We host the Letz Hustle Podcast to give voice to Southwark residents relating to mental health – including paid work experience for a local young person to vide and edit the podcast.
What’s the story behind your success? What led to your aha moment? how did you get to where you are now?
In May 2018, we successfully obtained a grant through the UnLtd Do It Award program. We had to complete two written pieces, including our aims during the application process, stating our social strategy. The final part of the process was a ‘Dragons Den’ style pitch which helped us realise that we wanted to address more severe issues in the community we were raised in.
We wanted to tackle the problems directly, still maintaining our creative elegance.
May 30 2019, we launched our anti-knife crime comic, which gained a lot of interest from the Sunday Times, Mayor of Southwark, Mayor Of London, Cbbc Newsround.
This learning experience gave us more drive to work on our social objective and expand to workshops to develop better relationships with our young readers.
When we first create a comic, we highlight the social issue we’re addressing, adding multicultural characters integrated into an engaging continuous story.
The exact process is used when creating clothing designs; there is a story behind every unique creation. There is always a positive message attached to any clothing designed.
Thank you for sharing that. What’s been your life’s biggest lesson so far?
At first, we were working with a company called kids co, which loved our idea and story but unfortunately closed down in 2015 before funding was provided.
So we were stuck in a position for a considerable amount of time where we had a good story but wasn’t sure how to get it out. We were then introduced to a company called gift which helps young people develop their ideas; we learnt how to source all the resources to bring our concept to main life challenges.
We need to show an example of our story, but not having the funds for a piolet.
So we failed a Kickstarter campaign in 2016 in an attempt to raise money for the pilot. We bounced back in the same year with a combination of 02 to think the big project and using a different fundraising platform combined with our own money; we created our first piolet in 2017, late 2018 Unltd funded us for young social enterprise scheme.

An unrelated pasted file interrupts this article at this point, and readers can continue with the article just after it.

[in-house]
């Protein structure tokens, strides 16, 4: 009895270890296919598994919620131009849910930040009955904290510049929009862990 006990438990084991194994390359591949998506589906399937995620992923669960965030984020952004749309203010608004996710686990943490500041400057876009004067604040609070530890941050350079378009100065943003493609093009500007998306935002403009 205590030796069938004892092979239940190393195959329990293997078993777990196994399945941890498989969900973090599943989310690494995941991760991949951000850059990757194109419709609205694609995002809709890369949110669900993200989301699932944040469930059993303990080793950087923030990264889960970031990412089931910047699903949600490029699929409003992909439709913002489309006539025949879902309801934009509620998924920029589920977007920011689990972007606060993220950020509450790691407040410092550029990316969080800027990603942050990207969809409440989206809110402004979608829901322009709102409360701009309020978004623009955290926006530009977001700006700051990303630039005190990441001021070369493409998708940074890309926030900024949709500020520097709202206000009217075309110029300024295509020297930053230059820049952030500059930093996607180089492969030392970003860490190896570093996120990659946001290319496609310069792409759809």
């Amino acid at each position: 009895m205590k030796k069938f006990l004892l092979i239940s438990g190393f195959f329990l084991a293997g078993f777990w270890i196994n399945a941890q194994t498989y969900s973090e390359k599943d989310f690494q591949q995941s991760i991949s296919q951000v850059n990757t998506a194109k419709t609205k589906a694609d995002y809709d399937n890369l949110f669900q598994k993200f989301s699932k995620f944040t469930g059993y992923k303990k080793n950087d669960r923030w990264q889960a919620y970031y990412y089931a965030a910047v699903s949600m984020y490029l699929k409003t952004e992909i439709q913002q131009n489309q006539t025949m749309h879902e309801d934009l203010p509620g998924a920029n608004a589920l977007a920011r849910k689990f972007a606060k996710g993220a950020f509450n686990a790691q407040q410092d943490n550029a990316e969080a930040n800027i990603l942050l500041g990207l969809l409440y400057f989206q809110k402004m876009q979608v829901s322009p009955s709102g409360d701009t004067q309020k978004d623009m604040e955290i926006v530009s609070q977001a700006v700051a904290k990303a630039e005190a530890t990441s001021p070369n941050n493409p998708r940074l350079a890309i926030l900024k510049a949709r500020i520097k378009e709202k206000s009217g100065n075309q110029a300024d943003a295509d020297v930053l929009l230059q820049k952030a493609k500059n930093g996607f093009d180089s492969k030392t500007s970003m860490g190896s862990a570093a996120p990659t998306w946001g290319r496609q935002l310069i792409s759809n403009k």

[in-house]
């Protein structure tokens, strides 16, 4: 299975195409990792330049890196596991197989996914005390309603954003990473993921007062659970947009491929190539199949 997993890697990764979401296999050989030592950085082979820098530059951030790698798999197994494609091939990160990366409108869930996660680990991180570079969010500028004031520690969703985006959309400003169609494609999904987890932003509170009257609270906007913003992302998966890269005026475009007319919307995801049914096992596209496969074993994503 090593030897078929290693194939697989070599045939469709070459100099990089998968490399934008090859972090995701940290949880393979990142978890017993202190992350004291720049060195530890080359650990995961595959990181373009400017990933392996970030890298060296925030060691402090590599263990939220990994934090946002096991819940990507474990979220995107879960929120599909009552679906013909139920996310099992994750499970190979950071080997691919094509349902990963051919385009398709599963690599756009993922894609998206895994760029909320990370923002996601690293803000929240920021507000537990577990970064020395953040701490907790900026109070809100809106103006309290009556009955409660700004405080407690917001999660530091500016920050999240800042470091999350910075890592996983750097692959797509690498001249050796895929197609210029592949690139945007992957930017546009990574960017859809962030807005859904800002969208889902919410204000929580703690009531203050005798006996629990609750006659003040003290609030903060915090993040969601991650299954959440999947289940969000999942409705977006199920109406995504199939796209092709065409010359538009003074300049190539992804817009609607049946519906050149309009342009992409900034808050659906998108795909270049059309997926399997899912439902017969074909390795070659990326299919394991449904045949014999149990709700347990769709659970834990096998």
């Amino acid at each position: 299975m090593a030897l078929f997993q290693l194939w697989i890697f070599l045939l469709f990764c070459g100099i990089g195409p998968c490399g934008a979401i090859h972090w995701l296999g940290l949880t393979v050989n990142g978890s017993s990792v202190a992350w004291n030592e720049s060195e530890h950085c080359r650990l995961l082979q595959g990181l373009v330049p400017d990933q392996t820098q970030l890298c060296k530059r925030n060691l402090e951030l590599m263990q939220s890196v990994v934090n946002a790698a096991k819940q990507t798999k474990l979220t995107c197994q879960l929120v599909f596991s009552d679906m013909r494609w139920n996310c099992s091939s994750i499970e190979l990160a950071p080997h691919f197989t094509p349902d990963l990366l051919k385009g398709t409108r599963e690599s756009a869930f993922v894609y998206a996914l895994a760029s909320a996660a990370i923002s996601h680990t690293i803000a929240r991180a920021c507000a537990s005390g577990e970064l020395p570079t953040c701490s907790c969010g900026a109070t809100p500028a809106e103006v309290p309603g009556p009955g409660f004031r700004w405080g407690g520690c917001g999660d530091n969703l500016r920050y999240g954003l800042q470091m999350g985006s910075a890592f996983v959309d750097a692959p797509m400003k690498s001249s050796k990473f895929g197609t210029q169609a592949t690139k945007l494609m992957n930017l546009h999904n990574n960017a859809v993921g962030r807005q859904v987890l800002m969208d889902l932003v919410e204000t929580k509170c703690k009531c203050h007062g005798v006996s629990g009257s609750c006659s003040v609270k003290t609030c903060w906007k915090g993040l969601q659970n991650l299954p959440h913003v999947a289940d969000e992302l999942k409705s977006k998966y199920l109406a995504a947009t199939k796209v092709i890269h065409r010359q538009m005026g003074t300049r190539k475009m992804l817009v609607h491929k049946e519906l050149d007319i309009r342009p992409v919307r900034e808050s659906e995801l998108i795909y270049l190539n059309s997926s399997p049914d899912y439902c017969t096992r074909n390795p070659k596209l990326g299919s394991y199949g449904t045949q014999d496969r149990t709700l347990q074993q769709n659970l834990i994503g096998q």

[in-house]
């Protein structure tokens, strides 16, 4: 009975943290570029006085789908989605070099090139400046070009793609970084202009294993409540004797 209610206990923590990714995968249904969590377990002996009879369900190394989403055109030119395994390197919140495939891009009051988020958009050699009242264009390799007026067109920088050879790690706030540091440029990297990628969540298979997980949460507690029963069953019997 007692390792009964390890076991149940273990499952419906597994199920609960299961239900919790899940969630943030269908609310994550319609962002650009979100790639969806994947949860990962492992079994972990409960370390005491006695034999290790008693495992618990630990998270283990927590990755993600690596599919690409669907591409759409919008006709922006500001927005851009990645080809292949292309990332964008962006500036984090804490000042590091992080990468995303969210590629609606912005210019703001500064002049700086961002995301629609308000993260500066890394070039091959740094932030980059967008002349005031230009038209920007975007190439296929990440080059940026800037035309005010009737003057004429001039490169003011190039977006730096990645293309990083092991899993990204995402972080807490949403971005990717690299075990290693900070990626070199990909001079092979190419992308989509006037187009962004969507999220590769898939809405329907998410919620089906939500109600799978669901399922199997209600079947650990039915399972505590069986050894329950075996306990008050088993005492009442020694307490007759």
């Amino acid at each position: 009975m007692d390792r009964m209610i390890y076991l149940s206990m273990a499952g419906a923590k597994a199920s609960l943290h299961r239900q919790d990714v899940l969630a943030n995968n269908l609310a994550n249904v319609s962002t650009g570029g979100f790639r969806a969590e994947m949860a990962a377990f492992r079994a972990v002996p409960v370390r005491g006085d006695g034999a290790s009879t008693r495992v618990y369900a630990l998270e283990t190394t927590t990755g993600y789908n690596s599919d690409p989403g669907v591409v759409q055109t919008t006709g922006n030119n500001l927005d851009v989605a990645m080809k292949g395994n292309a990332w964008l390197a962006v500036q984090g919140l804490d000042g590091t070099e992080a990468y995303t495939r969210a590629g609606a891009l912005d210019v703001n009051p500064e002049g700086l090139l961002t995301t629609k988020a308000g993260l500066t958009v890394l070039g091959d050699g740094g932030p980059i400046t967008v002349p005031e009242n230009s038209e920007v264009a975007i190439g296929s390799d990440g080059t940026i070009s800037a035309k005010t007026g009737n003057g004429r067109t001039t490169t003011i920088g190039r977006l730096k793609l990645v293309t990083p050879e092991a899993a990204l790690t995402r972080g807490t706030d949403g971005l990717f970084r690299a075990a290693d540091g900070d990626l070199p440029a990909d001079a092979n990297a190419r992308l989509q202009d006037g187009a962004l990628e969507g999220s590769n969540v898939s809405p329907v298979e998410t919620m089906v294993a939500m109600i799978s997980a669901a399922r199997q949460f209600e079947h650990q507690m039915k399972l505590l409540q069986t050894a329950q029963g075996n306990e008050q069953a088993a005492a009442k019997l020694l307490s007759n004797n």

After going through the progress of grant style application and lastly pitching via dragon den format to the grant managers, we received our first banking for our social enterprise. This was pivotal as being supported gave us the confidence that our idea is good and can succeed.
The effect of lockdown and to keep relationship updated and relationship
If you were to go back in time, what piece of advice would you give to your younger self?
Invest in yourself, whether it be financially or mentally.
Don’t be discouraged when your friends don’t support your business, as you will meet new great people during your business journey, that will be some of your biggest supporters.
We’re nearly halfway through our interview so it’s a great time to ask how does your business run. What three tools make your business run better?
Our Network plays a vital part in enabling us not to miss opportunities to raising capital to complete social issue projects. Artist to produce high-quality industry level, Workshop facilitators to help run workshops, comic creation to design and published art.
What do you know now that you wished you had known before?
The effect of lockdown and to keep relationship updated and relationship
What has been your greatest or proudest achievement or moment?
In 2019 featuring in Sunday Times, during the same year successfully launching our anti-knife crime comic lunch event.
What future life goals do you want to achieve and why?
Ultimately, becoming the UK marvel will allow us to produce stories relatable to all people from a different socio-economic class, background race, inspire a new generation of creators, and give job opportunities.
To finish our inspire questions…”We believe that sharing inspiring words can inspire others.” If there was one positive thing you would say to someone to inspire and empower them what would it be and why?
Most people don’t pursue their business ideas due to fear of failing; however, failure makes your success story more interesting, with cliffhangers, tearful movement, epic moments.
“Thank you it has been great learning more about your founder story and Penificent”
To learn more about Penificent Visit www.penificent.com